How to Remove Seeds From a Hardy Hibiscus Flower
The hardy hibiscus possesses long, slender stems with glossy, green leaves and some of the largest flowers of any perennial. Colors range from pure white to yellow, orange, pink or red. You can propagate hardy hibiscus seeds by collecting them from pods. Seeds of the hardy hibiscus are relatively easy to germinate, with some special attention. When planting, partly remove the seed coat to reveal the inner seed. This will allow it to better absorb water and oxygen. Plant seeds outdoors in the spring or indoors for the best chance of germination.
- The hardy hibiscus possesses long, slender stems with glossy, green leaves and some of the largest flowers of any perennial.
- You can propagate hardy hibiscus seeds by collecting them from pods.
Collecting Hardy Hibiscus Seeds
Collect seed pods when they turn from green to tan or brown. The pods will develop a brittle and papery outer shell with the seeds inside.
Watch your hardy hibiscus plant to time gathering with the ripeness of the pods. Gather too early, and the seeds may not be viable -- too late, and the seed pods will have already scattered their seeds.
Place the hibiscus seed pods you collect in a paper bag and seal it. Write the plant name, date, place it was gathered any any other important information to make it easier to identify the seeds later.
Put the bag in a dry, well-ventilated place for the next few weeks to allow the seed pods to ripen further.
- Collect seed pods when they turn from green to tan or brown.
- Place the hibiscus seed pods you collect in a paper bag and seal it.
Place the pods in a large bowl and break them apart to remove the seeds from the pods once they are fully ripened. Remove the chaff from any seeds.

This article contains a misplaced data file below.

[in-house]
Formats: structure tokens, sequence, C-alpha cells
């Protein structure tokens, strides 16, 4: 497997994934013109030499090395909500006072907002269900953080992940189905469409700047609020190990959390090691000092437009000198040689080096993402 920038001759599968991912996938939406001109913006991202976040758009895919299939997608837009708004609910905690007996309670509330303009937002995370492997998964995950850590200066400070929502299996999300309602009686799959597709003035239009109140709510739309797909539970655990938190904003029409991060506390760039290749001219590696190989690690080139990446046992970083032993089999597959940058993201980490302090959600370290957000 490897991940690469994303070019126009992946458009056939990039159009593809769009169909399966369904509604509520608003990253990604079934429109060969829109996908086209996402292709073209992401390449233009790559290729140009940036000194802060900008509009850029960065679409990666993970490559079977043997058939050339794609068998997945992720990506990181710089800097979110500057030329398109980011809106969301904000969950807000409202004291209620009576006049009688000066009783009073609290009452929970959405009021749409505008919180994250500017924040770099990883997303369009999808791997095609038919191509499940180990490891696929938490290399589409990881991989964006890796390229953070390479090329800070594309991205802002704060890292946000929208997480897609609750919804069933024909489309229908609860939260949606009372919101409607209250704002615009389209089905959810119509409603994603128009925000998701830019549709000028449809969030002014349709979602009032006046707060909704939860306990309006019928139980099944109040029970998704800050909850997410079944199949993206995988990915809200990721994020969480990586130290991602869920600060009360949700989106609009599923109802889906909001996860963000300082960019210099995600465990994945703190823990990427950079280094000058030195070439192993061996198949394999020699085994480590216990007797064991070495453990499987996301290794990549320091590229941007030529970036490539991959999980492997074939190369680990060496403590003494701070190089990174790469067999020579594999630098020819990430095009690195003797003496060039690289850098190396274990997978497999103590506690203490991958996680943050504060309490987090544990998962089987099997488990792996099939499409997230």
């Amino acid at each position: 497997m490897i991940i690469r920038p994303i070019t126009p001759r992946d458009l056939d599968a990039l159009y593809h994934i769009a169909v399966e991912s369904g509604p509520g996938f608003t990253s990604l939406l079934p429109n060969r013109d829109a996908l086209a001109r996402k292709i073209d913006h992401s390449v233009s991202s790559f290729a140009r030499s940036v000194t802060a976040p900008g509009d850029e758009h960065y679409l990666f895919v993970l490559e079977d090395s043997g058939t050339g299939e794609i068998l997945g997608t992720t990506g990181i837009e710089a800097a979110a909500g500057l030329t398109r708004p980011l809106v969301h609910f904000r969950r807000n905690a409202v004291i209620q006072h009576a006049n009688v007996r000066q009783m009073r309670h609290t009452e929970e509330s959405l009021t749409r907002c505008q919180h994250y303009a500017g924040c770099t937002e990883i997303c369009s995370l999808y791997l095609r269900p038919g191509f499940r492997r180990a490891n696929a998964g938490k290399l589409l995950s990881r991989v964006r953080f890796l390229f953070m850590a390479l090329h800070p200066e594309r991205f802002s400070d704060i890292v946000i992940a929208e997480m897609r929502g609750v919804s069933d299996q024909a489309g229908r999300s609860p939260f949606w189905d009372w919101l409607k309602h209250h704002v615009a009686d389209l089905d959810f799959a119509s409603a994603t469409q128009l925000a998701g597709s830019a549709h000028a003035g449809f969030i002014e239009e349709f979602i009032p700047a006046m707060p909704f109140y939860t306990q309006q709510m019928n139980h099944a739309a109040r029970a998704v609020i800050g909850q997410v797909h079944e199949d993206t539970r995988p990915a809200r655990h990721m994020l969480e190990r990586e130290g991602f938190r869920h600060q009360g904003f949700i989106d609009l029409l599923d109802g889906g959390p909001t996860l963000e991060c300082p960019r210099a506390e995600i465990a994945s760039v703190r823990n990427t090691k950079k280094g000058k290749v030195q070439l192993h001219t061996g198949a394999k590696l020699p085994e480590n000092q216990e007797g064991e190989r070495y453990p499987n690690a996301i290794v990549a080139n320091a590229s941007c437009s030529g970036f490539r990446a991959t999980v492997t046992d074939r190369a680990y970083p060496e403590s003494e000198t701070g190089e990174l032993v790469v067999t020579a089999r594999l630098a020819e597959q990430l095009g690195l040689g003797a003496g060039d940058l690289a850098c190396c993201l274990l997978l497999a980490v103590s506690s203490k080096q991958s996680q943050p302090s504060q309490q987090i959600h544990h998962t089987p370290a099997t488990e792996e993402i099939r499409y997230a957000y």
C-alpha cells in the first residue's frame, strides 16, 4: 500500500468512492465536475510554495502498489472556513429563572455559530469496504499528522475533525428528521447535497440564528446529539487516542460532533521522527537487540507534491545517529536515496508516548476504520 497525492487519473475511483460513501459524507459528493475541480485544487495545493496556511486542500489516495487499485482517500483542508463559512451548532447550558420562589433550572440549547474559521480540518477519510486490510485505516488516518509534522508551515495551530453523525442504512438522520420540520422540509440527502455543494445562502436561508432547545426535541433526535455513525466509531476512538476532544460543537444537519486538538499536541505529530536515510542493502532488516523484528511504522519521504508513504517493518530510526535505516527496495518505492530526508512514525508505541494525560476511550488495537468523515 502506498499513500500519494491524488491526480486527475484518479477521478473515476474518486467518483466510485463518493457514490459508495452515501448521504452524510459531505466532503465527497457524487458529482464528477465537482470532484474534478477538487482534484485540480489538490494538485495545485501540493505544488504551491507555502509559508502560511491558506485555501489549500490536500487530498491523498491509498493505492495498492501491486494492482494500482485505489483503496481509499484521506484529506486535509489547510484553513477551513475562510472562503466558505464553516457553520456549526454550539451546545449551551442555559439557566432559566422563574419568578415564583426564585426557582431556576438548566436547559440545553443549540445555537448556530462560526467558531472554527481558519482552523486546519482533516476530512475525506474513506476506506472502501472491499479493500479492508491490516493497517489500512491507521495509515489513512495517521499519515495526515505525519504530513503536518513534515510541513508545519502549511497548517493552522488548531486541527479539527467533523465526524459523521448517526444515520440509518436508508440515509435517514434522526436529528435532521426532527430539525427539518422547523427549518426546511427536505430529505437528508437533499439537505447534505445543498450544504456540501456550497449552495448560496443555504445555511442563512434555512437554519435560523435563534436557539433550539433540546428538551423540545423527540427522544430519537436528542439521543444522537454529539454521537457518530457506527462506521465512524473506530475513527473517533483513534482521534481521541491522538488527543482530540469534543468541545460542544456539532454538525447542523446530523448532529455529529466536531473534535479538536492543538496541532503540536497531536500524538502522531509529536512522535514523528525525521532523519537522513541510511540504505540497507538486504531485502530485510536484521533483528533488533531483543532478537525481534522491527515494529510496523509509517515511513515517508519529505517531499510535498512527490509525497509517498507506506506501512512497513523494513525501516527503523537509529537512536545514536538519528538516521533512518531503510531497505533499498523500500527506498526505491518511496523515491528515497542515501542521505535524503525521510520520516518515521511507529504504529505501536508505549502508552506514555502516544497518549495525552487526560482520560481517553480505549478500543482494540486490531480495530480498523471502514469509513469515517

Separate the seeds and place them in a small container or envelope and label it accordingly.
Grow Hardy Hibiscus Seeds
Several varieties of the late-summer scene-stealer hibiscus are hardy even where climates are less than tropical, including rose mallow (Hibiscus moscheutos; USDA zones 5 through 10), rose of Sharon (Hibiscus syriacus; USDA zones 5 through 9), Texas star hibiscus (Hibiscus coccineus; USDA zones 6 through 9) and confederate rose (Hibiscus mutabilis; USDA zones 7 through 9). Nick the hard seed coat at the wider, rounded end of the seed with a clean craft knife. Cover the tray with its included clear plastic dome or with plastic wrap to keep moisture in. Ensure the soil is moist but not soggy. Water enough to keep the potting soil evenly moist, never letting it dry out or become waterlogged. Transplant the seedlings to separate 1-gallon containers filled with standard potting soil when they have at least three sets of leaves. Place the towel in a plastic bag and set it in a warm location, such as on top of the refrigerator or on a seed-starting heat mat, for about a week. If all or some of them do, your hibiscus produces viable seed you can sow.
- Place the pods in a large bowl and break them apart to remove the seeds from the pods once they are fully ripened.
Because hardy hibiscus seeds are pollinated from unknown sources, the color of the resulting flowers may not match those of the parent plant.
- The New Perennial Club
- Texas Cooperative Extension, Texas A&M University
- Clemson University Extension
- Clemson Cooperative Extension: Hibiscus
- Fine Gardening: Hibiscus
- Missouri Botanical Garden: Hibiscus Coccineus
- Floridata: Hibiscus Mutabilis
- NC State Extension: North Carolina Extension Gardener Handbook / 13. Propagation
- Because hardy hibiscus seeds are pollinated from unknown sources, the color of the resulting flowers may not match those of the parent plant.
In Jacksonville, Fla., Frank Whittemore is a content strategist with over a decade of experience as a hospital corpsman in the U.S. Navy and a licensed paramedic. He has over 15 years experience writing for several Fortune 500 companies. Whittemore writes on topics in medicine, nature, science, technology, the arts, cuisine, travel and sports.